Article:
Fraudster jailed over mining job scam
A Coromandel man who was found guilty of promising bogus jobs in the Australian mining industry has been jailed.
Frank Allan Yeates, 62, was sentenced to two years and three months' jail by Judge David Ruth in the Hamilton District Court this morning.
Yeates was found guilty of four charges by a jury after a trial in February.
Those charges were knowingly being party to AAAjobforyou NZ Ltd by carrying on a business with intent to defraud members of the public, making a false statement with intent to deceive persons on the company's website that it had mining industry positions available when this was not the case, making a false statement asserting that funds would be paid into the Crosbie and Associates Ltd trust account when this was not the case and asserting that it was part of P.F and D.T.M International Group.
All offences occurred between February 28 and June 30, 2012.
Crown prosecutor Jacinda Foster said Yeates offending was a scam that was designed to target vulnerable people.
"People who had little or nothing but were prepared to invest that which they had or that they could borrow in order to secure futures for themselves and their families."
Against that background the crown says that this really was calculated and cynical from the outset.
"In total, Yeates defrauded his some 150 victims of about $99,000.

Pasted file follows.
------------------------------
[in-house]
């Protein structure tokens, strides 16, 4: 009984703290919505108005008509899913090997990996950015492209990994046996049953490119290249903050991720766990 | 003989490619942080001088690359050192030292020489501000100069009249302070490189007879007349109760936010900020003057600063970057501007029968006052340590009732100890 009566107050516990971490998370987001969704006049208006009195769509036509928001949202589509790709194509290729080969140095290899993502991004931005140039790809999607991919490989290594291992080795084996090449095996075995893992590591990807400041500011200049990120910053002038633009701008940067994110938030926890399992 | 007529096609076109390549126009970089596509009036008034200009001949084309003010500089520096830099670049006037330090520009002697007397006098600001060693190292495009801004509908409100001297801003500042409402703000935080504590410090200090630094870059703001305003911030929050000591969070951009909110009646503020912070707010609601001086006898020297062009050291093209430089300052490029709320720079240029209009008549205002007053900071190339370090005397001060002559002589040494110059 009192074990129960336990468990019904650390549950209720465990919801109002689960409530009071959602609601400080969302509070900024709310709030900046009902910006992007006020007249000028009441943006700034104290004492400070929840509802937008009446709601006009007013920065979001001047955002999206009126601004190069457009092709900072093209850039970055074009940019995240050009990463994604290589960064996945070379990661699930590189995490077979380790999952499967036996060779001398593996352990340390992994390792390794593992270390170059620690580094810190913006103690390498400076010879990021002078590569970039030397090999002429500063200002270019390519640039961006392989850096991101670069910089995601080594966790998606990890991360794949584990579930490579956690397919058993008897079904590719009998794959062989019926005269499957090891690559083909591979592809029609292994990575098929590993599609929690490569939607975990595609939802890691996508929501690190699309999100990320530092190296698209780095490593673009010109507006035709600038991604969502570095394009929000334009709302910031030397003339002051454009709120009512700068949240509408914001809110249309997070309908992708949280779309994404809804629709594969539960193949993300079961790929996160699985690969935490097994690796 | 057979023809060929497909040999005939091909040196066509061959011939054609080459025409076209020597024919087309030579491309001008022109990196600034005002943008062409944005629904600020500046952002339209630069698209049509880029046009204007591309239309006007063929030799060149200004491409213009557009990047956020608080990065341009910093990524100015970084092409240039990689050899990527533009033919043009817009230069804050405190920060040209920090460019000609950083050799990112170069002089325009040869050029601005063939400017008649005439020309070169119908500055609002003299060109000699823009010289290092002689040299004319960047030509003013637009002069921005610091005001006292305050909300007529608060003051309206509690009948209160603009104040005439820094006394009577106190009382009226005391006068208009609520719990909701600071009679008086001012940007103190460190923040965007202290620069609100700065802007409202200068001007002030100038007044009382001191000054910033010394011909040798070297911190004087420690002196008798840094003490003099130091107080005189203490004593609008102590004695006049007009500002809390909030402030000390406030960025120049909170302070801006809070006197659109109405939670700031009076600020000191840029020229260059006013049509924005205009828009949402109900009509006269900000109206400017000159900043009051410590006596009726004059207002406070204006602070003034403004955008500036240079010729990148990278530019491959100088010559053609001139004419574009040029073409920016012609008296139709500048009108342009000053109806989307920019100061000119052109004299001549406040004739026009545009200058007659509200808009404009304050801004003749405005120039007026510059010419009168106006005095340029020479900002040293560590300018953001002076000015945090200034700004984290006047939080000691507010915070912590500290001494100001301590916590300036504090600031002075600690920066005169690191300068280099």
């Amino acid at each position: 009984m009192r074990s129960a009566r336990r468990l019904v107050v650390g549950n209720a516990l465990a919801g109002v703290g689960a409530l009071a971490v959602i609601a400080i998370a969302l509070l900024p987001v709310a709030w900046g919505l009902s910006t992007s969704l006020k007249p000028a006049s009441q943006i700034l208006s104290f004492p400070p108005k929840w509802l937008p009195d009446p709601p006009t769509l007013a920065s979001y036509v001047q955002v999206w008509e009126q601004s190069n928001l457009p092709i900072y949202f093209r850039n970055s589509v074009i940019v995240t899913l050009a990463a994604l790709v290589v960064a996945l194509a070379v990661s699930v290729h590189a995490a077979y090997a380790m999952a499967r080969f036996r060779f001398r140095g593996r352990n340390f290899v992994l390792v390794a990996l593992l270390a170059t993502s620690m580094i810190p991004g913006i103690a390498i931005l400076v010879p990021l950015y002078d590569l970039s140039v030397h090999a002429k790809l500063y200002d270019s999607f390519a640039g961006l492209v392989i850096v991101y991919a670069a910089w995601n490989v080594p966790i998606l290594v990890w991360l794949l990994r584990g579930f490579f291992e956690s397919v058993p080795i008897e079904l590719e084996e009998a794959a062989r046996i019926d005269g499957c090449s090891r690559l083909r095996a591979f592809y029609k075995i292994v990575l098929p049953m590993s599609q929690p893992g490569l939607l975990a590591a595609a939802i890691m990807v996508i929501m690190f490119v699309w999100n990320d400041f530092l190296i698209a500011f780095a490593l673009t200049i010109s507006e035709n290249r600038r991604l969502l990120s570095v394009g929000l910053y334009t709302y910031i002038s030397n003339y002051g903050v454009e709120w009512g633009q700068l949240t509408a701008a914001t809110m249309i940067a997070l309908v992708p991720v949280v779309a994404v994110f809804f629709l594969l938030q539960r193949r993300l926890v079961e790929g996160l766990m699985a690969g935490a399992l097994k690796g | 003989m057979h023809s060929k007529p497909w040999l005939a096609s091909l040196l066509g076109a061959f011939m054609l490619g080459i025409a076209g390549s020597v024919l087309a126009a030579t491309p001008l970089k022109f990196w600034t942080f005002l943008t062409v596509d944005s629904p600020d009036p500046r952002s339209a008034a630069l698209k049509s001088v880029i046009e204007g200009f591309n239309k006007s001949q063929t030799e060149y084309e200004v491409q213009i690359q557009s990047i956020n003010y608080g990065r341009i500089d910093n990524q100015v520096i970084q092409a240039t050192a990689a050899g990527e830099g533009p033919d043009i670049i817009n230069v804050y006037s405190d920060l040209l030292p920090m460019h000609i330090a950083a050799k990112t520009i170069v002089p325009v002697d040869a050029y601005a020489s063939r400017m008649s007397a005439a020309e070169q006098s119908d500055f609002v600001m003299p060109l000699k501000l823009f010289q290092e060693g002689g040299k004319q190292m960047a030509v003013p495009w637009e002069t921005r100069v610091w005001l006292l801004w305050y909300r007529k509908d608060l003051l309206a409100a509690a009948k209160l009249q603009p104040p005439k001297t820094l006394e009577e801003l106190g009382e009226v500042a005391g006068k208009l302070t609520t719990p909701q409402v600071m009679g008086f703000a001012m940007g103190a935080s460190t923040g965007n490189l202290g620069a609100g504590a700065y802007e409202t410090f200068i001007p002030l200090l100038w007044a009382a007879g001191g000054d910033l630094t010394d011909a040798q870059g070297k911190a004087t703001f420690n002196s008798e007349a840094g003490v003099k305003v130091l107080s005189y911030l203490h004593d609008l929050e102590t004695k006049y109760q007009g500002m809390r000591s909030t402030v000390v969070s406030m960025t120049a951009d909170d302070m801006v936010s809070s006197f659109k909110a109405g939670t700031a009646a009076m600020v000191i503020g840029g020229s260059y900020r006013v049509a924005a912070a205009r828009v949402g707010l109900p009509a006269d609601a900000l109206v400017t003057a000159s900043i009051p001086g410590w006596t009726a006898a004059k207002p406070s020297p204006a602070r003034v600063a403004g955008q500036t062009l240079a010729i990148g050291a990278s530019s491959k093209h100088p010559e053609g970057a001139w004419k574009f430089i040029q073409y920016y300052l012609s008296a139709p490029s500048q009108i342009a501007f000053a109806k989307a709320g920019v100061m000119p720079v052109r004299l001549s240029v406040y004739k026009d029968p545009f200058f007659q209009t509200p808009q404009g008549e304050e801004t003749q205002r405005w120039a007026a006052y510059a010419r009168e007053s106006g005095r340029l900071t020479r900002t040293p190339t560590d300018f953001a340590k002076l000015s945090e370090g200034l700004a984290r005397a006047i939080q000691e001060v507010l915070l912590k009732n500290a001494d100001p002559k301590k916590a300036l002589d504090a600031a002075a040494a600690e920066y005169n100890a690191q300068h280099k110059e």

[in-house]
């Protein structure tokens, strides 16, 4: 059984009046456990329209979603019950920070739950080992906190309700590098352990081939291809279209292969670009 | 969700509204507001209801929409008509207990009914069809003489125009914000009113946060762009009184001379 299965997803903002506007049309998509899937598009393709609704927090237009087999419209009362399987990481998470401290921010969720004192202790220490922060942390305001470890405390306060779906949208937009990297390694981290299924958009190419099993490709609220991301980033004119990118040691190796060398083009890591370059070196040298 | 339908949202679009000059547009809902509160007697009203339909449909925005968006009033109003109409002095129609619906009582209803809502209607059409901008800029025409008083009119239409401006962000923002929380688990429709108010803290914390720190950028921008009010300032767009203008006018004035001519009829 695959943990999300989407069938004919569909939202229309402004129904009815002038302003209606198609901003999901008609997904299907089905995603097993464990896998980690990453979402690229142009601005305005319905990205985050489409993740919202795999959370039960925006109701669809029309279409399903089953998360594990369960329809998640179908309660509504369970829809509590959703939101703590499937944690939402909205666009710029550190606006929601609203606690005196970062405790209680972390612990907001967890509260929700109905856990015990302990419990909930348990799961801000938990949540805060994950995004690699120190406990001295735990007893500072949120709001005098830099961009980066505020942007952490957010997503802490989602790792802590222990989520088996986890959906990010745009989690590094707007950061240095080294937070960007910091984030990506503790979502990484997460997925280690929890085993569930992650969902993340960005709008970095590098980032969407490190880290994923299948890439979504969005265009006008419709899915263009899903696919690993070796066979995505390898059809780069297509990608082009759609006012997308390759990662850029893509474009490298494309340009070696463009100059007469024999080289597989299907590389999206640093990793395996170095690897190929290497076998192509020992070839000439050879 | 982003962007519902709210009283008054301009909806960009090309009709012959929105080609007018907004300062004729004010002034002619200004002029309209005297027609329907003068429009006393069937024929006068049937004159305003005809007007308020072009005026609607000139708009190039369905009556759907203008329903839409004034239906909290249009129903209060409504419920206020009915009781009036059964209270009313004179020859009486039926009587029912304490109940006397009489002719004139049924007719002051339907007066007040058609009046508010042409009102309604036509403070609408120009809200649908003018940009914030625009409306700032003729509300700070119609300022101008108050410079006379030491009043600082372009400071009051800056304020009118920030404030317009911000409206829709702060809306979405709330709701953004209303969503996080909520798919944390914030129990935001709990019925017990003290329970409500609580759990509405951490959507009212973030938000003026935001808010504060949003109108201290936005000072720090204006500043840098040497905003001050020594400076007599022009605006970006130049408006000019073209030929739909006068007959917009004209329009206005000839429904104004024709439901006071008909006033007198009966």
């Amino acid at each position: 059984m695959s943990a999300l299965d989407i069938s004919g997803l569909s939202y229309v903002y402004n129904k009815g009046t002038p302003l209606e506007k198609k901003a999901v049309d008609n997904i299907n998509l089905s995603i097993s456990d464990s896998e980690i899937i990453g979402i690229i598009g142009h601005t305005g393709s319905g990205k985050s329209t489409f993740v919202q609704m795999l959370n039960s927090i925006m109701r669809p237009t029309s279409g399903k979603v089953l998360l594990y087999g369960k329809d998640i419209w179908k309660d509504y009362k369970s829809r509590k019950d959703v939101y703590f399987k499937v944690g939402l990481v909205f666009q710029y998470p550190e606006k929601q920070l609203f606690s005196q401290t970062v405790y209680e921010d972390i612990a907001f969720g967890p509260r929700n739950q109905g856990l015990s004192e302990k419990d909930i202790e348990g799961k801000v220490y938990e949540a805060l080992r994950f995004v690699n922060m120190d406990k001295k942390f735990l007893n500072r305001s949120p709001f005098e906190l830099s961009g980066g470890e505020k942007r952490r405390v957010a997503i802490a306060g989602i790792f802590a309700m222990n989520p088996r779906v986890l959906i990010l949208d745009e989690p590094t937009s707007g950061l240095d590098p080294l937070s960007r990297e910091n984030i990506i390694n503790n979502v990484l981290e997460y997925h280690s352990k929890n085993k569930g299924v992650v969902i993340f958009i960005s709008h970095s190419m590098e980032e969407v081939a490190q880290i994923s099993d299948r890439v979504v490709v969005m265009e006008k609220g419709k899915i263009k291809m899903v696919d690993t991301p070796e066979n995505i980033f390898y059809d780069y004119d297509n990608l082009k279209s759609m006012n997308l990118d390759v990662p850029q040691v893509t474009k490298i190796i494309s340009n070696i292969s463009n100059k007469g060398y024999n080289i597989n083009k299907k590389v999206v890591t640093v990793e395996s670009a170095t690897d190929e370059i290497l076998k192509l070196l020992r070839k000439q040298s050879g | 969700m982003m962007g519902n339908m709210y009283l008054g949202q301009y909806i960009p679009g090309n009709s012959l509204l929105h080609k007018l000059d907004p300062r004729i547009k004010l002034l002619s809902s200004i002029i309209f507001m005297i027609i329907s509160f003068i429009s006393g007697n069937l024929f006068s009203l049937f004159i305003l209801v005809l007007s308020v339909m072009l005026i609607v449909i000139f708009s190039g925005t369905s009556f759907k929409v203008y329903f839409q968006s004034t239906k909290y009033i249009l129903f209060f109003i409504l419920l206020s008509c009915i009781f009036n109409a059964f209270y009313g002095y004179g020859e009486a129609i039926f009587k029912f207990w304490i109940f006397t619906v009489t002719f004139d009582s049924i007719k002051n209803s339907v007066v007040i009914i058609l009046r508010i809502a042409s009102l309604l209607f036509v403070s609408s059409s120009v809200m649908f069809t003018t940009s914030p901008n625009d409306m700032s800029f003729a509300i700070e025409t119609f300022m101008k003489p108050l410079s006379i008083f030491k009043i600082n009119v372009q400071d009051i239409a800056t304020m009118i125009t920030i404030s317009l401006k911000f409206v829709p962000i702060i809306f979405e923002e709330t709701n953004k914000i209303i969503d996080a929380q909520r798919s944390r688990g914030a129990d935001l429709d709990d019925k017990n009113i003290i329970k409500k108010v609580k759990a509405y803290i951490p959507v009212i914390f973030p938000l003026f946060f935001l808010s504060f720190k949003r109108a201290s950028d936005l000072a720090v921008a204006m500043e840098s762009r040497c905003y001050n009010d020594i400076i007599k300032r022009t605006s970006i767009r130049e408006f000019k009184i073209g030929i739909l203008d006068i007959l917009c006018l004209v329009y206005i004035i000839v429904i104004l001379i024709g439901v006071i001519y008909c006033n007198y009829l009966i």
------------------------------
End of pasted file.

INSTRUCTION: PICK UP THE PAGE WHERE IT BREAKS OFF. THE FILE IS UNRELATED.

Yeates' counsel Lyn Walkington disputed the crown's proposed level of breach of trust, stating that Yeates wasn't in a "professional standing" in the community.
Walkington also disputed that Yeates' offending was sophisticated. But Judge Ruth agreed with the Crown that there was a reasonable breach of trust.
While he hadn't hidden behind a finance company taking in large amounts of cash, he had instead targeted people "byand large run of the mill people who had little to come and go on".
"These were not people out for a quick buck. They were genuine people who could ill afford the fees you were asking for but, who in my view were rank and file working people who were trying to better themselves but with no illusions about the work required to get there."
Judge Ruth labelled Yeates' offending as a scam, motivated by monetary greed.
Judge Ruth said Yeates took no steps to reverse the funds that were slowly going into his account, instead spending it on alcohol, trips to Australia and a "better lifestyle".
"Yours was a scam from the get go and your intention was to take as much money as you could from these people and have it while the going was good ... so your business here was brazen, it was blatant, it waswell thought out it had all the ring of truth about it and was cynical, as the crown puts it."
Judge Ruth told Yeates that any of the victims' aspirations for abetter life "have been shattered by your need for money to line your own pocket".
Judge Ruth also noted that at trial, Yeates tried to "disparage the character" of crown key witness and whistleblower Auckland graphic designer Vivian Burgess, of iVivid Works, "the one person in your organisation who I think was acting honestly".
Judge Ruth said he had "agonised" over the type of sentence to handdown, but in the end decided that there needed to be a high level of denunciation and deterrence.